Streaming toward a wetter United States.
"The nation is getting wetter but less extreme" in terms of stream flow, says Harry F. Lins, a USGS hydrologist in Reston, Va., who coauthored a report appearing in the Jan. 15 GEOPHYSICAL RESEARCH LETTERS. "The water resources of the nation seem to be improving, but we're not paying a price."
Lins and James R. Slack, also of the USGS in Reston, analyzed records from 395 stations that gauge water flow in streams in the conterminous United States. They chose remote streams that had not been altered by dam construction or crop irrigation.
Their analysis indicates that 30 percent of these streams are now carrying more water than they did 50 years ago. Days when streams had low to normal amounts of water showed almost all the increase. Few stations showed an increasing trend in water flow during times of peak flow. The net result is that the driest times of year grew moister, but the nation did not experience an increase during the wettest periods.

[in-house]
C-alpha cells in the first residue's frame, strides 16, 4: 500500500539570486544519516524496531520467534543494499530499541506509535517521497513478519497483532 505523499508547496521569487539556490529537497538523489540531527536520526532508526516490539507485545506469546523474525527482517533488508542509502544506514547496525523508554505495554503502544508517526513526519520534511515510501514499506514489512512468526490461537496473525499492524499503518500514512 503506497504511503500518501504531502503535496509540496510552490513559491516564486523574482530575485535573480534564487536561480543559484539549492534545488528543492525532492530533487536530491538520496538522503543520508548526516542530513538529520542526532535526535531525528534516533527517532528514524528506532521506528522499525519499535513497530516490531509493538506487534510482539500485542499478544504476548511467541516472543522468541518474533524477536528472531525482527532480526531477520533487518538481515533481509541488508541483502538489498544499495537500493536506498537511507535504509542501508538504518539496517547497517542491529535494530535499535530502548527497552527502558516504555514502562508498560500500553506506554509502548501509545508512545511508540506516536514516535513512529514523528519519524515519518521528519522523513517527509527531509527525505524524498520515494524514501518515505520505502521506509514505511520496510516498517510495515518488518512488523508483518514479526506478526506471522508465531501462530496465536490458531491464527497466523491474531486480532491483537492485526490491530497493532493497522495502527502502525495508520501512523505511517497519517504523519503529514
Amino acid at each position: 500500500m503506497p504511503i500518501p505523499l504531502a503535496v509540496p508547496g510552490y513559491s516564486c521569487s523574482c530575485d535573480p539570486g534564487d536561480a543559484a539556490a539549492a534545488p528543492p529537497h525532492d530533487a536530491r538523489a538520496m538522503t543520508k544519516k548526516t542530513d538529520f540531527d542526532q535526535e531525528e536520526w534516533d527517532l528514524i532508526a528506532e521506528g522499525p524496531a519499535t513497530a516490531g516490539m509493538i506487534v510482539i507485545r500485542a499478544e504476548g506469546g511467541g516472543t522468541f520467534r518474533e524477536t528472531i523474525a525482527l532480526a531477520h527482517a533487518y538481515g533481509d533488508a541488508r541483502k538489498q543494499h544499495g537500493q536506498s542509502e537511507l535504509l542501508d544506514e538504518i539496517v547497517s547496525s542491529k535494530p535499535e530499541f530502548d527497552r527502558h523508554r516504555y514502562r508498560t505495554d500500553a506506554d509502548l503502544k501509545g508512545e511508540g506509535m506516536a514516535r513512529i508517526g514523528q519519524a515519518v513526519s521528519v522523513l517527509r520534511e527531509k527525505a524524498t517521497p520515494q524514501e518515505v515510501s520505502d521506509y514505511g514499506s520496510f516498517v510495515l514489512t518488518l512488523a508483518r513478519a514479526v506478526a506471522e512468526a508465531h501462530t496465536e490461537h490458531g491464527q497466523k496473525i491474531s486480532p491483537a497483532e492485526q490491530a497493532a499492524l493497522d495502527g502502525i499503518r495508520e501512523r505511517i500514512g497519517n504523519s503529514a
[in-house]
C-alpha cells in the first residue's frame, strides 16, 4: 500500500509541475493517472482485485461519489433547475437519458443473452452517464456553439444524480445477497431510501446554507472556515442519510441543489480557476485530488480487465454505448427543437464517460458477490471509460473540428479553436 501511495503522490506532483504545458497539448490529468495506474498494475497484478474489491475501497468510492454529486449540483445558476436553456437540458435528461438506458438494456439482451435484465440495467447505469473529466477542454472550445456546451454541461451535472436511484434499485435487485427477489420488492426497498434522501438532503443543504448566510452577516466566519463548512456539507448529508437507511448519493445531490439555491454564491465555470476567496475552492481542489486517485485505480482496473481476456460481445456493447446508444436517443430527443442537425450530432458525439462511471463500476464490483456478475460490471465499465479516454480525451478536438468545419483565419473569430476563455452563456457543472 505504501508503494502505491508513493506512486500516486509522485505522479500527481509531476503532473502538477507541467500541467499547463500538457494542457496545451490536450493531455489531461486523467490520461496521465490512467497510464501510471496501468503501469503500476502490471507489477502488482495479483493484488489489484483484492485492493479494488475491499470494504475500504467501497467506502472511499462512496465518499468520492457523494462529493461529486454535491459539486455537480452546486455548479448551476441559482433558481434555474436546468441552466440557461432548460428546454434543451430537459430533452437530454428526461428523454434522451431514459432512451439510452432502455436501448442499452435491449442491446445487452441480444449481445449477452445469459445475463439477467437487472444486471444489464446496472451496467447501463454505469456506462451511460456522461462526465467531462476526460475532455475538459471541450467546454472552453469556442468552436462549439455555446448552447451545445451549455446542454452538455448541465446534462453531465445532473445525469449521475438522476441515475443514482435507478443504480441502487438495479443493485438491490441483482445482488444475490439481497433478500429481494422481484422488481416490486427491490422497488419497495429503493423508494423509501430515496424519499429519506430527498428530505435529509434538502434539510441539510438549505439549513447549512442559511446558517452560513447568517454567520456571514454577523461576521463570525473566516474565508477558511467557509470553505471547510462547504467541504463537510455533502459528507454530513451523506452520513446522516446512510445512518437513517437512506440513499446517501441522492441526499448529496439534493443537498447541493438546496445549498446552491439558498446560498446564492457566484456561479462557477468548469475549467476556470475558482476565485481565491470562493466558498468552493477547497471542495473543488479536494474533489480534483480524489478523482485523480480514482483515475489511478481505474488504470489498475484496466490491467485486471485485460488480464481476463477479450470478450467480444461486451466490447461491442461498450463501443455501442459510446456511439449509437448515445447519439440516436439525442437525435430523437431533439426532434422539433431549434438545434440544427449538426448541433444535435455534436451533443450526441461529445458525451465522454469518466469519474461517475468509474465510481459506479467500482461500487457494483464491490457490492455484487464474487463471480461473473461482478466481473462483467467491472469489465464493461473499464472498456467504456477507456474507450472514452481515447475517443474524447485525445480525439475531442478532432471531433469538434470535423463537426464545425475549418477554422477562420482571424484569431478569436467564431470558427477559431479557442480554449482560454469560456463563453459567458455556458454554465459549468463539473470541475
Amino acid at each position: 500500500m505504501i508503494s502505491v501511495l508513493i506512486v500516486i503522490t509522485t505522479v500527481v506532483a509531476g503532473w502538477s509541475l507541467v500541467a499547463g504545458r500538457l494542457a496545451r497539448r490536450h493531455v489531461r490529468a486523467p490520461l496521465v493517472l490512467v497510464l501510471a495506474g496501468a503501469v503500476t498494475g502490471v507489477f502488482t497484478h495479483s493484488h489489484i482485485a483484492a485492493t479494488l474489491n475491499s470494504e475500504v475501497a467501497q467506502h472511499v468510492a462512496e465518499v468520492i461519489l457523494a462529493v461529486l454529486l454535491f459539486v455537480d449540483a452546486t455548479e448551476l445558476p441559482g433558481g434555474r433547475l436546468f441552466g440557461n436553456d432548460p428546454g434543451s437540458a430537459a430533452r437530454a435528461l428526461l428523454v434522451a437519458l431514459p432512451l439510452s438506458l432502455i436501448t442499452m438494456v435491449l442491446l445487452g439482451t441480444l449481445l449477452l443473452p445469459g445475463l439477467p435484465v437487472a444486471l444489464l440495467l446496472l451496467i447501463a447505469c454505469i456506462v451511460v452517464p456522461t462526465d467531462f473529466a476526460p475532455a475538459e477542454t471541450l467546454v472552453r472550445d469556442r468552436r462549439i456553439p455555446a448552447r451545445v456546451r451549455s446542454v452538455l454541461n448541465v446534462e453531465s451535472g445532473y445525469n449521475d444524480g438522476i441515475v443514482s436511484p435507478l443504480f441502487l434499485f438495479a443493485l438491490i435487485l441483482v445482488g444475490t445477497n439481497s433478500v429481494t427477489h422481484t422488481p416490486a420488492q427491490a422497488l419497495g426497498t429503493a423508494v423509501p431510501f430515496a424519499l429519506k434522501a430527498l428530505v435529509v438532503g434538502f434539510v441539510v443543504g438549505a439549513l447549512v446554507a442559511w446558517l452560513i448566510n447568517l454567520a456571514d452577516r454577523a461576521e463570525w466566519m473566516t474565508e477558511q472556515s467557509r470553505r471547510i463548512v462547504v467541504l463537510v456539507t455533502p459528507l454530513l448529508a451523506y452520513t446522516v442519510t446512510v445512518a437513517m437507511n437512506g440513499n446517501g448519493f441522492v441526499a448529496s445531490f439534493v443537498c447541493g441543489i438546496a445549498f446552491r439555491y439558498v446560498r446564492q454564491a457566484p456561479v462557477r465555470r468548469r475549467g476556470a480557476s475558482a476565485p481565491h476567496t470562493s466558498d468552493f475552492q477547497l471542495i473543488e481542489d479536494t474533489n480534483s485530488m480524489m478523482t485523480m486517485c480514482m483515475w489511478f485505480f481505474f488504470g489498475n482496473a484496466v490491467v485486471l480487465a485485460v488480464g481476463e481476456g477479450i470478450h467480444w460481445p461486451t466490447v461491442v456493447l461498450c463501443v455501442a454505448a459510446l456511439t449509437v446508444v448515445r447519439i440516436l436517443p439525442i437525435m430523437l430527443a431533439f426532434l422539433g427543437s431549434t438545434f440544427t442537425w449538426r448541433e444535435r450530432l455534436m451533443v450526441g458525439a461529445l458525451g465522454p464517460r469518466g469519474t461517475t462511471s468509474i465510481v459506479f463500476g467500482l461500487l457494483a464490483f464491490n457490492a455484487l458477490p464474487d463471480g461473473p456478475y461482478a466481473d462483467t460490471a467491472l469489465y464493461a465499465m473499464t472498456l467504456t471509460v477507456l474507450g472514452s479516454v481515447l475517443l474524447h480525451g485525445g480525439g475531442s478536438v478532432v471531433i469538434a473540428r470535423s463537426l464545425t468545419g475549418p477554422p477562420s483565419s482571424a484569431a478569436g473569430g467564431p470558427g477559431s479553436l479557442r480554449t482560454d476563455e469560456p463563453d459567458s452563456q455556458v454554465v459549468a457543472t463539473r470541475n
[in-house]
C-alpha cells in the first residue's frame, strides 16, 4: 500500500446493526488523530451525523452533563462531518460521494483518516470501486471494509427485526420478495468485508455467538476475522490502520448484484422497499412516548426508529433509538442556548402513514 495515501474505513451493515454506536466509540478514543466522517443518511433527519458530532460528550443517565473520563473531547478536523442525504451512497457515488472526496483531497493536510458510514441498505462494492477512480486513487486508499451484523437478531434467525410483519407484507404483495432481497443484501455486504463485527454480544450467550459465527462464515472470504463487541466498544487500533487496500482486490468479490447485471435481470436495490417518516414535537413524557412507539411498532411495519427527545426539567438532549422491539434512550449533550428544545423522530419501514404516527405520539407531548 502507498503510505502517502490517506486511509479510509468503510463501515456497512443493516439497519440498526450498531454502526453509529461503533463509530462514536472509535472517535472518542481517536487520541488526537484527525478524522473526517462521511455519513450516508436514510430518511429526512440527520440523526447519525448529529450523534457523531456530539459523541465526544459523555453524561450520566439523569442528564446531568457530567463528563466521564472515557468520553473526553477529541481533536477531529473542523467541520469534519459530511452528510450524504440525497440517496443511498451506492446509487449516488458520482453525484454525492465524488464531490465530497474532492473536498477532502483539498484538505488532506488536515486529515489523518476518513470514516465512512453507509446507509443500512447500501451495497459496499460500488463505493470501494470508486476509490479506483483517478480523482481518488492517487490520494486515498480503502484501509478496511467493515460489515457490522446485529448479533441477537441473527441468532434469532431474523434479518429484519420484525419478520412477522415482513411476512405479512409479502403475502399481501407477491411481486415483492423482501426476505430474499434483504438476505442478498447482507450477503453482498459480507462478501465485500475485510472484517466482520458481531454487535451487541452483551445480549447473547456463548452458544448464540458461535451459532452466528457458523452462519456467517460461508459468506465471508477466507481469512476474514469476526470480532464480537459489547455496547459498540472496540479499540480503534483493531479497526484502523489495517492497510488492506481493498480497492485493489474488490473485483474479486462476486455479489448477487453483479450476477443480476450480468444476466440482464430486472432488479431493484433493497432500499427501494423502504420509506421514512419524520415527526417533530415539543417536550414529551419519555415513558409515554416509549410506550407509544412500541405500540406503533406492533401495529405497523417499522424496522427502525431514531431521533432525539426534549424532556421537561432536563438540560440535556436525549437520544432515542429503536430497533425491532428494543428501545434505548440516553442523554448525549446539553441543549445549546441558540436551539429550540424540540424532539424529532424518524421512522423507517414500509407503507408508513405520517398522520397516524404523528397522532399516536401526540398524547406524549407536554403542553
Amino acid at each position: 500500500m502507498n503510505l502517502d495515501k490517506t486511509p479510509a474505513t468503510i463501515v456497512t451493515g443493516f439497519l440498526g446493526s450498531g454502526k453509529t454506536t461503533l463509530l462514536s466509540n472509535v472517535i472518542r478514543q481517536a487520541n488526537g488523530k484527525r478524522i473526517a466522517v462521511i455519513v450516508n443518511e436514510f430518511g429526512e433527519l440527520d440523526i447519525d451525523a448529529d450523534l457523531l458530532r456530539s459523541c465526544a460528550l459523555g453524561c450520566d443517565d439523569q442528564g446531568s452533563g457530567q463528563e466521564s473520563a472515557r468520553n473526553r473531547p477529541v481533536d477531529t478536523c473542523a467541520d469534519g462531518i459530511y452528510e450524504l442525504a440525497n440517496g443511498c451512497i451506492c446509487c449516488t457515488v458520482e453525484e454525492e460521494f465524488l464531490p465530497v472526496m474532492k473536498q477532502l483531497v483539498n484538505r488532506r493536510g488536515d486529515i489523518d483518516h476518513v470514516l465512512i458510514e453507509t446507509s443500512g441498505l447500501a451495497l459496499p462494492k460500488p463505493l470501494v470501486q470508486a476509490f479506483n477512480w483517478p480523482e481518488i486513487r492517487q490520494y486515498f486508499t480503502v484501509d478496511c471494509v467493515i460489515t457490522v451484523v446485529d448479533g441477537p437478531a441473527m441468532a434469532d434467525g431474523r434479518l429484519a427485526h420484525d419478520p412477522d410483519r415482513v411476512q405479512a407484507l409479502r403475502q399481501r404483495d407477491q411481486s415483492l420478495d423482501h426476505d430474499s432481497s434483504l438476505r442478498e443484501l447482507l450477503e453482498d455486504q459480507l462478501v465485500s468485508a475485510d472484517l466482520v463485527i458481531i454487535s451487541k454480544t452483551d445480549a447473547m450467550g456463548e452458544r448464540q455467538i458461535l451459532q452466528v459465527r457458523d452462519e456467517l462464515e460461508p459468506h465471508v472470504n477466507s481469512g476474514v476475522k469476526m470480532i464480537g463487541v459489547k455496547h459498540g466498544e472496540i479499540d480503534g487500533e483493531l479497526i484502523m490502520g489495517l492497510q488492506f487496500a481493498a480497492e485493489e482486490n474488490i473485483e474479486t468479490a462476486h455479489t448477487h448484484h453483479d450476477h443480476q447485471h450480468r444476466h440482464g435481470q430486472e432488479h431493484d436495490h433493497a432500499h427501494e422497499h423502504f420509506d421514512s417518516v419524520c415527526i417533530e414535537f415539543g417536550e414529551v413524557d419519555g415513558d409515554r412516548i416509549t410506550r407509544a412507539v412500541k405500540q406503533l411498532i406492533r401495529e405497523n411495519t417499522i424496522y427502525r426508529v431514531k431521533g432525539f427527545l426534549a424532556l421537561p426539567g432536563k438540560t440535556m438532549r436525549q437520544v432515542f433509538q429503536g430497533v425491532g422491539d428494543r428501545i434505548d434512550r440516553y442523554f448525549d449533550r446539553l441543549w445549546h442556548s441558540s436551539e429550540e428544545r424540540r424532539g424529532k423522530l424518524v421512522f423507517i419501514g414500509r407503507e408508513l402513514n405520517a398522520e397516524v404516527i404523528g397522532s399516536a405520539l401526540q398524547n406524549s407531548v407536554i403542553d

These findings run counter to climate researchers' expectations. Simulations by some computerized climate models of global greenhouse warming suggest that precipitation should be getting more extreme, possibly with more frequent flooding. "We find no substantiation of that hypothesis," says Lins.
Measurements of actual precipitation, however, tell a different story than the stream data do. Last year, meteorologists at the National Climatic Data Center in Asheville, N.C., reported that the heaviest precipitation is more frequent and has become more intense since 1910. "The wettest side of the spectrum is definitely increasing," says the center's Richard W. Knight.